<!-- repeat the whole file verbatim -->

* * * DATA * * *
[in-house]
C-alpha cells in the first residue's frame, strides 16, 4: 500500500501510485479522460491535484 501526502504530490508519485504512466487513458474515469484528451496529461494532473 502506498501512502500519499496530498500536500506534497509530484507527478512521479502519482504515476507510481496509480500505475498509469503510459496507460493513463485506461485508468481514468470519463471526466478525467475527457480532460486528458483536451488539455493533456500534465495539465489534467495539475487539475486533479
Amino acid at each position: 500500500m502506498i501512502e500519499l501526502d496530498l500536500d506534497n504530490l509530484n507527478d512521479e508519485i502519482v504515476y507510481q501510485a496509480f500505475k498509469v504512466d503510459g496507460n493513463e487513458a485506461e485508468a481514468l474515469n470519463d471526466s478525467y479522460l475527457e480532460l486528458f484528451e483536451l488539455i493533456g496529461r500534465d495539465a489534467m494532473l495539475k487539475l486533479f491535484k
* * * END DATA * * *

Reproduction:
[in-house]
C-alpha cells in the first residue's frame, strides 16, 4: 500500500501510485479522460491535484 501526502504530490508519485504512466487513458474515469484528451496529461494532473 502506498501512502500519499496530498500536500506534497509530484507527478512521479502519482504515476507510481496509480500505475498509469503510459496507460493513463485506461485508468481514468470519463471526466478525467475527457480532460486528458483536451488539455493533456500534465495539465489534467495539475487539475486533479
Amino acid at each position: 500500500m502506498i501512502e500519499l501526502d496530498l500536500d506534497n504530490l509530484n507527478d512521479e508519485i502519482v504515476y507510481q501510485a496509480f500505475k498509469v504512466d503510459g496507460n493513463e487513458a485506461e485508468a481514468l474515469n470519463d471526466s478525467y479522460l475527457e480532460l486528458f484528451e483536451l488539455i493533456g496529461r500534465d495539465a489534467m494532473l495539475k487539475l486533479f491535484k